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Neurology. 2001 May 22;56(10):1319-24.

Elevated plasma endothelial microparticles in multiple sclerosis.

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Department of Neurology, University of Miami, FL 33136, USA.



To assess endothelial dysfunction in patients with MS and to investigate whether plasma from patients with MS induces endothelial cell dysfunction in vitro.


Endothelial cell dysfunction may contribute to the pathogenesis of MS. Elevations of soluble adhesion molecules intracellular adhesion molecule, vascular cell adhesion molecule, and platelet-endothelial cell adhesion molecule-1 (CD31) have been reported as markers of blood-brain barrier (BBB) damage in MS, but direct assay of endothelium has been difficult. Endothelial cells release microparticles < approximately 1.5 microm (EMP) during activation or apoptosis. The authors developed a flow cytometric assay of EMP and studied EMP as markers of endothelial damage in MS.


Platelet-poor plasma (PPP) from 50 patients with MS (30 in exacerbation and 20 in remission) and 48 controls were labeled with fluorescein isothiocyanate (FITC)-conjugated anti-CD31 and anti-CD51 (vitronectin receptor) antibodies, and two classes of EMP (CD31+ and CD51+) were assayed by flow cytometry. For in vitro studies, patients' plasma was added to the microvascular endothelial cell (MVEC) culture and release of CD31+ and CD51+ EMP were measured in the supernatant.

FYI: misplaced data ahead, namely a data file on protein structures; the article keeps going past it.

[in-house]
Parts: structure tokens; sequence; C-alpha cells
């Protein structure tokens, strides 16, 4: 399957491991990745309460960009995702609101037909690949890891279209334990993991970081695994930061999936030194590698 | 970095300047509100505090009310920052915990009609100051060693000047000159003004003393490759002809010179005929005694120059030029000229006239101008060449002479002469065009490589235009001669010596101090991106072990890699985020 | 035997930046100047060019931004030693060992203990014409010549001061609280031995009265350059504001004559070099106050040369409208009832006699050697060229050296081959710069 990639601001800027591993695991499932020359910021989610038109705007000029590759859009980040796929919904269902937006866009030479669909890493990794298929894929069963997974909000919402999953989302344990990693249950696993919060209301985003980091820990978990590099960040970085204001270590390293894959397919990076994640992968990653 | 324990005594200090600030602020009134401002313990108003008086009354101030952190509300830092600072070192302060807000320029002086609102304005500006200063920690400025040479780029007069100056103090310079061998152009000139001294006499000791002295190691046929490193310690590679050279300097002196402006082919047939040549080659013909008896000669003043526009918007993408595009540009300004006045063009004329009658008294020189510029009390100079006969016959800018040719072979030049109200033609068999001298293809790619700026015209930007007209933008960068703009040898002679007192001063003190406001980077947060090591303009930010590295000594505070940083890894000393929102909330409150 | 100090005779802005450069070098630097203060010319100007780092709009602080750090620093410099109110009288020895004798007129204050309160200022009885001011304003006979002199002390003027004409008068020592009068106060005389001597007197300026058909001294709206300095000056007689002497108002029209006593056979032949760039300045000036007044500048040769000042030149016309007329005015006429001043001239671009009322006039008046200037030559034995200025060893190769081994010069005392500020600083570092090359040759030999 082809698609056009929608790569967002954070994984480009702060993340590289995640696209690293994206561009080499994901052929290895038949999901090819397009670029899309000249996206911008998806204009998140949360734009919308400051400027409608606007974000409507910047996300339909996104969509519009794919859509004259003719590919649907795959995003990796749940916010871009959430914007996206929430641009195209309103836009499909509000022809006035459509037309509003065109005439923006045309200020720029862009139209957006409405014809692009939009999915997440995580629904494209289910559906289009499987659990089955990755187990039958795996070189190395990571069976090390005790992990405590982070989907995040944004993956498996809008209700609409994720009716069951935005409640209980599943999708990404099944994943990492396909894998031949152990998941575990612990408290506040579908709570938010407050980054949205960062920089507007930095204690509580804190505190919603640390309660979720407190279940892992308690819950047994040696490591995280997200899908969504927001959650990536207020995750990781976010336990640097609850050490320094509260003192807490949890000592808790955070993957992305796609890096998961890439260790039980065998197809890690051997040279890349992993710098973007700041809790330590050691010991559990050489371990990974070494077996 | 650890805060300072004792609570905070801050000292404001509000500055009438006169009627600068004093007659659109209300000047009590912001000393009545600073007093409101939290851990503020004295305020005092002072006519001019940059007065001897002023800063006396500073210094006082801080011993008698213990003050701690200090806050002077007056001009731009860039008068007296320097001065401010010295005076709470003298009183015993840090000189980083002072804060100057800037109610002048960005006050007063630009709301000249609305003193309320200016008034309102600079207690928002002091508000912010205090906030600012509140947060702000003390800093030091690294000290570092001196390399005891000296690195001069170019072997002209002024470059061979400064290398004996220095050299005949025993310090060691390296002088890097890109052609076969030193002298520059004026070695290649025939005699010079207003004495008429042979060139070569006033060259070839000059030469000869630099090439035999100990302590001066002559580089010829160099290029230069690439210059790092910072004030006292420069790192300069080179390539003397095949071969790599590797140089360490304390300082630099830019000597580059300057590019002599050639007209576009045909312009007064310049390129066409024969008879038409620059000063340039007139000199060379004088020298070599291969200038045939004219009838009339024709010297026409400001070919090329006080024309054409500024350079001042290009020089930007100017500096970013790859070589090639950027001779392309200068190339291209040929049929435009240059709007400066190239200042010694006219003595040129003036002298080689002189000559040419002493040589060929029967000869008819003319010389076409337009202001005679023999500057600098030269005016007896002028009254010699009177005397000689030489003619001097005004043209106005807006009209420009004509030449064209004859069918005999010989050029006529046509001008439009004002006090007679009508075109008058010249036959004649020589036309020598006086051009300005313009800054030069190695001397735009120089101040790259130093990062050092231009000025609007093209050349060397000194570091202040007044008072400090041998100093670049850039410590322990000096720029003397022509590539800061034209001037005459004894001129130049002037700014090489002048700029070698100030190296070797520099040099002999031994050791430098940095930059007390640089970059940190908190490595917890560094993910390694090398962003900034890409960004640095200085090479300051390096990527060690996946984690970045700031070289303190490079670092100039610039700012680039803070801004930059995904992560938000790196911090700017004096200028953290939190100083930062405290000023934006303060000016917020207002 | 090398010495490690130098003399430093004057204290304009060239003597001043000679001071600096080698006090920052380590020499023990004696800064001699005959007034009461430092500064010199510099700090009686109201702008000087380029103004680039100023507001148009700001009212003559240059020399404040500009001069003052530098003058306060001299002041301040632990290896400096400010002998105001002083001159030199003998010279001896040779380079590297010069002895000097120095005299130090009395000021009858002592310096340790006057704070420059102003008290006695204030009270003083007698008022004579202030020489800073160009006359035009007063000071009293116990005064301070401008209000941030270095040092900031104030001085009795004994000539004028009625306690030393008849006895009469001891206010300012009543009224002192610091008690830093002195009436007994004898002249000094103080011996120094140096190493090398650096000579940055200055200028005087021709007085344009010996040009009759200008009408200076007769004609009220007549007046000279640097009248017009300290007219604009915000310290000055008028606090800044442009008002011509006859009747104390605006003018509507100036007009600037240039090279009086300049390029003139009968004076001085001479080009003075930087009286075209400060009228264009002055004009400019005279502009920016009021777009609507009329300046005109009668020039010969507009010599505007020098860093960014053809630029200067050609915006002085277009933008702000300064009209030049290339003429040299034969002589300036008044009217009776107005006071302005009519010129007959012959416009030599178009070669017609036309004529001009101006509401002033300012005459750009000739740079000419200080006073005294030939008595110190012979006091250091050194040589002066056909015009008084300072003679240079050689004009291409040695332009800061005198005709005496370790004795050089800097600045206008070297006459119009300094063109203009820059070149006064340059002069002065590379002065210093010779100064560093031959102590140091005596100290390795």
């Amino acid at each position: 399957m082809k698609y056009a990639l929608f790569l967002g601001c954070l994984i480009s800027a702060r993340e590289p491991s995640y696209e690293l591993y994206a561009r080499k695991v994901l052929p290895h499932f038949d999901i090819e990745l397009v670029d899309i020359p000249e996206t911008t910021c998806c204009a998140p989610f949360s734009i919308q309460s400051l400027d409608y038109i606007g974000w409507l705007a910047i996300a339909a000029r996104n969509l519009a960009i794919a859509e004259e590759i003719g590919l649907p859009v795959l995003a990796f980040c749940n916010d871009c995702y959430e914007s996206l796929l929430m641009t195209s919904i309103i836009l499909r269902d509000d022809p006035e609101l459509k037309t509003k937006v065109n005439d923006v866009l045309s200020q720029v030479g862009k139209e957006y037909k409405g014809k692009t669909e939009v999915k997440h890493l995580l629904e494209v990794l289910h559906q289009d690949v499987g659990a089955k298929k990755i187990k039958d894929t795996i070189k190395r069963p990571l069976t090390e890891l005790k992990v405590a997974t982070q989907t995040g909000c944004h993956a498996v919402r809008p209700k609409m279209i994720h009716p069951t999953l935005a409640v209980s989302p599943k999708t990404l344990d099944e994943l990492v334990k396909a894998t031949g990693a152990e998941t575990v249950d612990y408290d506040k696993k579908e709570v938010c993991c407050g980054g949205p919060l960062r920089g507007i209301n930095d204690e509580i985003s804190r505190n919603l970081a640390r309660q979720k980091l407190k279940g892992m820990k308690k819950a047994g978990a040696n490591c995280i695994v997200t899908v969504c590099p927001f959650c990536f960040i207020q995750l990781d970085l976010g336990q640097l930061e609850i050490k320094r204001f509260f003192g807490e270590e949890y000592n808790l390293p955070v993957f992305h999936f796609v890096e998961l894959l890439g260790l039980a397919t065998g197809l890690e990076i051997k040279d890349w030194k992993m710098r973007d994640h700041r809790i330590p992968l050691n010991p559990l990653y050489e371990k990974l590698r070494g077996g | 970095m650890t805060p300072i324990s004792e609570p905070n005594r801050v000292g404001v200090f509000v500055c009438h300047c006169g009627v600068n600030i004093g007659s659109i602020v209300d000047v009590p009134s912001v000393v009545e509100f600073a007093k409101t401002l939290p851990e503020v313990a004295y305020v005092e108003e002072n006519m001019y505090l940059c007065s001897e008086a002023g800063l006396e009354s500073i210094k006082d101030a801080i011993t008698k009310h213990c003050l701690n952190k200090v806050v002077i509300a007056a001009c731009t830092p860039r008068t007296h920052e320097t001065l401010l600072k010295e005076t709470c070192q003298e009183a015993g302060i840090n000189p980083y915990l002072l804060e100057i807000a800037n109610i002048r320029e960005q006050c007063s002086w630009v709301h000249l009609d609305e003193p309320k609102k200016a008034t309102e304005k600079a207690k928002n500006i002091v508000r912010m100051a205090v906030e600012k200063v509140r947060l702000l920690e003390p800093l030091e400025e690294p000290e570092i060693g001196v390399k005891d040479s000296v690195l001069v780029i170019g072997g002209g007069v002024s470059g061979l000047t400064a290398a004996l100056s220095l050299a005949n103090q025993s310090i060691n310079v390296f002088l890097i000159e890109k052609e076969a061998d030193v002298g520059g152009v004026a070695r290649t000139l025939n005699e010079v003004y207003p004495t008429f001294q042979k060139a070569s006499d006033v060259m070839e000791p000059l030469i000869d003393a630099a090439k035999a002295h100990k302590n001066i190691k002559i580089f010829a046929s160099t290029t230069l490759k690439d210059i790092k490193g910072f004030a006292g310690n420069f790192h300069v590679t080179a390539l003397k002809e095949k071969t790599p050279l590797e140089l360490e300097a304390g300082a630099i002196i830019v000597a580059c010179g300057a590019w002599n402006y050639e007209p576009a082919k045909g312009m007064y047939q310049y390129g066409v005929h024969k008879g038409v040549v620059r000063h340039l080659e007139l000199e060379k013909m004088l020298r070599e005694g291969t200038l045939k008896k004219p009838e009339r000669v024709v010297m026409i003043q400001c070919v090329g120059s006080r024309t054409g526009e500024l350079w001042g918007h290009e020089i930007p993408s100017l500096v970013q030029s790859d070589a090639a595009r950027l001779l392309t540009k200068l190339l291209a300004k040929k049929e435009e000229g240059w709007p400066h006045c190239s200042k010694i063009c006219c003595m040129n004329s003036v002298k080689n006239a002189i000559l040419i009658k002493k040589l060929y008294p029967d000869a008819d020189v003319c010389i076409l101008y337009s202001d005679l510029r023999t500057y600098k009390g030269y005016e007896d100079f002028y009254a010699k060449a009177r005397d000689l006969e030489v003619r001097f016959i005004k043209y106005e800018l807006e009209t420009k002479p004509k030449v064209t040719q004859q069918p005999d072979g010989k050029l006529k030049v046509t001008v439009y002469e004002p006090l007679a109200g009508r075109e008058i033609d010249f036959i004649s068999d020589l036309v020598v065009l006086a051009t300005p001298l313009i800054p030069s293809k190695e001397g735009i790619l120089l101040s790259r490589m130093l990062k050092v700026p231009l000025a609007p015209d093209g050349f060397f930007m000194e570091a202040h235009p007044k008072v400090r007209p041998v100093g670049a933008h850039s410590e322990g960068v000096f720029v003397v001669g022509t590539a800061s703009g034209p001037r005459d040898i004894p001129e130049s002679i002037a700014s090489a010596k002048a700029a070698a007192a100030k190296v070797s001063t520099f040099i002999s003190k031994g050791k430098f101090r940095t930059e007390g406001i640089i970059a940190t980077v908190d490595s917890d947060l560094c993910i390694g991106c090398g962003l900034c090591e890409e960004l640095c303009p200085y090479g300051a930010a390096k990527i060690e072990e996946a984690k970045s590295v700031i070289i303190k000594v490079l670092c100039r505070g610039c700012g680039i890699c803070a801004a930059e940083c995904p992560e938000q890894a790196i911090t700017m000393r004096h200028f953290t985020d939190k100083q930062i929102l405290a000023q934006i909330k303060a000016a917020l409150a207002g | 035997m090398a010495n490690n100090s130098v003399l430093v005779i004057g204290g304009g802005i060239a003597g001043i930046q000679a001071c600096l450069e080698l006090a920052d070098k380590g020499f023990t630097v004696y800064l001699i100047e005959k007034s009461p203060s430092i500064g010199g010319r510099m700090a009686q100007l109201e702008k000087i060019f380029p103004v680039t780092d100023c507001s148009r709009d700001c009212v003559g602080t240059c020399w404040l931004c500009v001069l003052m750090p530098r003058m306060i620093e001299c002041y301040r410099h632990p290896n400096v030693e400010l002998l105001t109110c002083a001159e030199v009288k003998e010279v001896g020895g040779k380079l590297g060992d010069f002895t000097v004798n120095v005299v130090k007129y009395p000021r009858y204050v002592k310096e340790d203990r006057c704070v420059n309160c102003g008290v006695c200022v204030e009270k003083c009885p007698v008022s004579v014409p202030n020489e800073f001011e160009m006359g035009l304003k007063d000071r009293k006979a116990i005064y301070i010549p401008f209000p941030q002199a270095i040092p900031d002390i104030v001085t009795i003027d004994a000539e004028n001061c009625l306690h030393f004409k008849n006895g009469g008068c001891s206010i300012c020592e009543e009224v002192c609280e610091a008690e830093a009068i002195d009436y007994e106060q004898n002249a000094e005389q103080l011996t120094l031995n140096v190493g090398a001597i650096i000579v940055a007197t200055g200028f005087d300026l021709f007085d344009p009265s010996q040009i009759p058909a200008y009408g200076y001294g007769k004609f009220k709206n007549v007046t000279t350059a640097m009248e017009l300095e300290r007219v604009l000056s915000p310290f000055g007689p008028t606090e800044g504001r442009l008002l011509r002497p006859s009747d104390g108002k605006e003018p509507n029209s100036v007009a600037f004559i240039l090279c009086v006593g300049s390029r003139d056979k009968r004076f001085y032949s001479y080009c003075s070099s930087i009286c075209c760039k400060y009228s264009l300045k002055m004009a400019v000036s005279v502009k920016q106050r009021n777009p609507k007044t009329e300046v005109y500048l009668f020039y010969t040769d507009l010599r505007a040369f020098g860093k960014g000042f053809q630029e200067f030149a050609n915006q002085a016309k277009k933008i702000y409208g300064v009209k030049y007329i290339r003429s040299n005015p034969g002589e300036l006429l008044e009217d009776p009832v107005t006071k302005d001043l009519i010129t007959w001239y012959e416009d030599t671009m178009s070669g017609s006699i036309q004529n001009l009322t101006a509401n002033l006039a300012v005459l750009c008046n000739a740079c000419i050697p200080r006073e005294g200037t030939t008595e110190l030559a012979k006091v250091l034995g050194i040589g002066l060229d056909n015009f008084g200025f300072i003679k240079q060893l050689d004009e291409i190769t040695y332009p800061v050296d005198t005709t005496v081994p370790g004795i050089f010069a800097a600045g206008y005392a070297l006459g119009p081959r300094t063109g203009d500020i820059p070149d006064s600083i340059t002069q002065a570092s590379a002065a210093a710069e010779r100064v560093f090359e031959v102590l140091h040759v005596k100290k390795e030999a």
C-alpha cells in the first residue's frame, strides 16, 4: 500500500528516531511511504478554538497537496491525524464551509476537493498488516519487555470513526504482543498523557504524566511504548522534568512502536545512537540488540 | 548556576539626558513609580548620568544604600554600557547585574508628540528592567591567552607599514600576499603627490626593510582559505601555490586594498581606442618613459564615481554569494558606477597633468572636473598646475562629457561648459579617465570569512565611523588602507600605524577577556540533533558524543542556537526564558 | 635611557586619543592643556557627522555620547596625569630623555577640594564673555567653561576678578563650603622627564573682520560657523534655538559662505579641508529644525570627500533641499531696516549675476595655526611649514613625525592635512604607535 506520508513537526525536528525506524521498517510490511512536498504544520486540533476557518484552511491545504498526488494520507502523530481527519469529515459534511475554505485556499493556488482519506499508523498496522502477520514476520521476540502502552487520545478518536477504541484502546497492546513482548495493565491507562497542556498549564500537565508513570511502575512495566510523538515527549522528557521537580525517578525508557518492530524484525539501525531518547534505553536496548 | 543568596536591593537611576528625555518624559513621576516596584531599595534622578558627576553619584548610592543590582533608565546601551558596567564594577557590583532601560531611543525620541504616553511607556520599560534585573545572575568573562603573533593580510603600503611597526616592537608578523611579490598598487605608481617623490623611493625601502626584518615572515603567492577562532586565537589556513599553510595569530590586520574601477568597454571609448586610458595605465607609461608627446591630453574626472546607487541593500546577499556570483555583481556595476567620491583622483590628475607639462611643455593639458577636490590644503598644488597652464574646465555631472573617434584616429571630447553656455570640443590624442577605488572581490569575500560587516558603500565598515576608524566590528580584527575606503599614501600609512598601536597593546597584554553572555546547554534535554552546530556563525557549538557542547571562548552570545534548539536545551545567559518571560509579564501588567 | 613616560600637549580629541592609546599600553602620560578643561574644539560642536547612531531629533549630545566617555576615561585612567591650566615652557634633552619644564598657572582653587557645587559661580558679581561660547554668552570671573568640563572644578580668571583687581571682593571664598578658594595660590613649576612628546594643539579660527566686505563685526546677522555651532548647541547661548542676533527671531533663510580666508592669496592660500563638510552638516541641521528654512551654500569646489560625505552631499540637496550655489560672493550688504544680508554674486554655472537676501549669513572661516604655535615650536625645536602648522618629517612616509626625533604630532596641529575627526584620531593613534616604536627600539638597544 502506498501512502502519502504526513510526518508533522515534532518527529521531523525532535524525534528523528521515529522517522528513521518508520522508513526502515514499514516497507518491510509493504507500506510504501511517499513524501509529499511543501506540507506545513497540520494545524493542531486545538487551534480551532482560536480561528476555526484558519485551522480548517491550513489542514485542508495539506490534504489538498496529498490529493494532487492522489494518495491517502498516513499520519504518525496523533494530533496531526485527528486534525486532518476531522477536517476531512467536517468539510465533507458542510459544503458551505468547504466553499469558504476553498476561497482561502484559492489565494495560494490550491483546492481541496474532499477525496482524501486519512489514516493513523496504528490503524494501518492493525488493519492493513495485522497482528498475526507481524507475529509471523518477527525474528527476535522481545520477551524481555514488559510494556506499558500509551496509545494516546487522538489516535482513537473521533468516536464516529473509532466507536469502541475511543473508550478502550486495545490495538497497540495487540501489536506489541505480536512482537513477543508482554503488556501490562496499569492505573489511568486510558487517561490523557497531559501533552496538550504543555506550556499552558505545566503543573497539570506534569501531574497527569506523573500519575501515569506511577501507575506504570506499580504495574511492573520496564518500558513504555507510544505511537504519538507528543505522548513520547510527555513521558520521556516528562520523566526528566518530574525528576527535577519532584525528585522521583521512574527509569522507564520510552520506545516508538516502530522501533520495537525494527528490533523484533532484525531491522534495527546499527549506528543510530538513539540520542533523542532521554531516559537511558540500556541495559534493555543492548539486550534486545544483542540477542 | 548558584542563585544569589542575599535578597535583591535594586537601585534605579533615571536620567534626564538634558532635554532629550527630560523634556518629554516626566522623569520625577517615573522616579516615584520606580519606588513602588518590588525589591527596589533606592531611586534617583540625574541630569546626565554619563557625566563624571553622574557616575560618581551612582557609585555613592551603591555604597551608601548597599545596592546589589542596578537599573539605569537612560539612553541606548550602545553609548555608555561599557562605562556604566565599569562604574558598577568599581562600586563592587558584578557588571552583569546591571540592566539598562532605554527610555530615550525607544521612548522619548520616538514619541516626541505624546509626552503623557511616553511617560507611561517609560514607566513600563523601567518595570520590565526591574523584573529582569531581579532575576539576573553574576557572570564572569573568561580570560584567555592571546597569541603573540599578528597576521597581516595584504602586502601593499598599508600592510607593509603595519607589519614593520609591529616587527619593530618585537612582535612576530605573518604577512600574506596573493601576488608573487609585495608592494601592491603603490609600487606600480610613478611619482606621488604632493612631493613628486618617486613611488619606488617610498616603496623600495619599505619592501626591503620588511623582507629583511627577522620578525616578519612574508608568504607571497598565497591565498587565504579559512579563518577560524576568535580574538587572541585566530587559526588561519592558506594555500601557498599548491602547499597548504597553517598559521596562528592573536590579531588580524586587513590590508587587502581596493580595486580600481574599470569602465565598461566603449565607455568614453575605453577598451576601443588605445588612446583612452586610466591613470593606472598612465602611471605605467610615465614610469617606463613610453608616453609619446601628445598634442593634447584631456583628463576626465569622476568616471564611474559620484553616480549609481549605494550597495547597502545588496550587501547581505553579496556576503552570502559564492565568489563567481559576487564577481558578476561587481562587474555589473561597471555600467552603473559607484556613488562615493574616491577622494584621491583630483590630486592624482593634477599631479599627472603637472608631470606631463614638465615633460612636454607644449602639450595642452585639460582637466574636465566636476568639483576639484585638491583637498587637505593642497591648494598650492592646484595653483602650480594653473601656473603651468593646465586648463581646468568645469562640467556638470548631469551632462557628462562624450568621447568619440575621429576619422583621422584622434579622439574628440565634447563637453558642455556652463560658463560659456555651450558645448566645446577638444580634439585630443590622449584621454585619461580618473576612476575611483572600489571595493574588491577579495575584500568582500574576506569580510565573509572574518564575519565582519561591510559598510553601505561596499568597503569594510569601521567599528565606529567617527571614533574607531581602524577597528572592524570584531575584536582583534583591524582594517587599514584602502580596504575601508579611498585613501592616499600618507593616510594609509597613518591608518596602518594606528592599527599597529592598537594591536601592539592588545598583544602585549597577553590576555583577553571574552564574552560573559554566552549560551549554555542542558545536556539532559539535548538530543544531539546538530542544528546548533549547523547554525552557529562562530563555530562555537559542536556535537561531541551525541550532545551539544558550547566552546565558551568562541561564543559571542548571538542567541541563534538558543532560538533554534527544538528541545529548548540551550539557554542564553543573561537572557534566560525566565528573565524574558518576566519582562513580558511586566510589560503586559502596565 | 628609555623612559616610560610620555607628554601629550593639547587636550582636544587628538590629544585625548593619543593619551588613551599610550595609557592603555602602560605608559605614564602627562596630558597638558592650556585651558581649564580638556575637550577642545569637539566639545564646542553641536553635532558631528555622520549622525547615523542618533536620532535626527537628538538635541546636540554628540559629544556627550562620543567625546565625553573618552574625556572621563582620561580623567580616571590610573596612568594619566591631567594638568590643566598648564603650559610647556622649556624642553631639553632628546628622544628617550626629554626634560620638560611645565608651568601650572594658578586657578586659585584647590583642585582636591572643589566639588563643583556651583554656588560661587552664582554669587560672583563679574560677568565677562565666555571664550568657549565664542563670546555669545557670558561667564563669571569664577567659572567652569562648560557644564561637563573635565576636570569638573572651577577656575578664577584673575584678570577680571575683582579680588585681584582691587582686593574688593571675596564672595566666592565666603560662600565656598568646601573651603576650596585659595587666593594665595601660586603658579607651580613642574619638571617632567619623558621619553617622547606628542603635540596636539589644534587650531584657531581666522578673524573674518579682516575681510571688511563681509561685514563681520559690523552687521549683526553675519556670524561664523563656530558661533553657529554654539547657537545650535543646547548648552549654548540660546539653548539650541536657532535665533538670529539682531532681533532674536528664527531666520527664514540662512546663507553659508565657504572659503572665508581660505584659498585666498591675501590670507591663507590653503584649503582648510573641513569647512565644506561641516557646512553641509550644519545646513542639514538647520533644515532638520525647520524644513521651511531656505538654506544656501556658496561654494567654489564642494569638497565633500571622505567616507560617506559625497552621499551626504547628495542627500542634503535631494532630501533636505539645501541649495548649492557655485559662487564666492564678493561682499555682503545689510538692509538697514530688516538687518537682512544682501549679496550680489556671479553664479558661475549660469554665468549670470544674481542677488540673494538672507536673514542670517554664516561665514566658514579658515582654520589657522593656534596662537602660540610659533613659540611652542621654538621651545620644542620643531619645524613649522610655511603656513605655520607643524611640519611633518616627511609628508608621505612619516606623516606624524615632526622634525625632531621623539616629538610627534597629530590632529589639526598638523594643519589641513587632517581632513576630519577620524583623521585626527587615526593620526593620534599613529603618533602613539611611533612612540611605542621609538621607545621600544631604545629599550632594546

Plasma from patients in exacerbation had 2.85-fold elevation of CD31+ EMP as compared with healthy controls, returning to near control value during remission. The CD31+ EMP concentration showed a positive association with gadolinium enhancement in patients with MS. In contrast, CD51+ EMP remained elevated in both exacerbation and remission. This suggests that CD31+ EMP is a marker of acute injury, whereas CD51+ EMP reflects chronic injury of endothelium. MS plasma induced release of both CD31+ and CD51+ EMP from MVEC culture in vitro.


Endothelial dysfunction is evident during exacerbation of MS, evidenced by shedding of EMP expressing PECAM-1 (CD31). The in vitro data indicate contribution of one or more plasma factors in endothelial dysfunction of MS.

[Indexed for MEDLINE]

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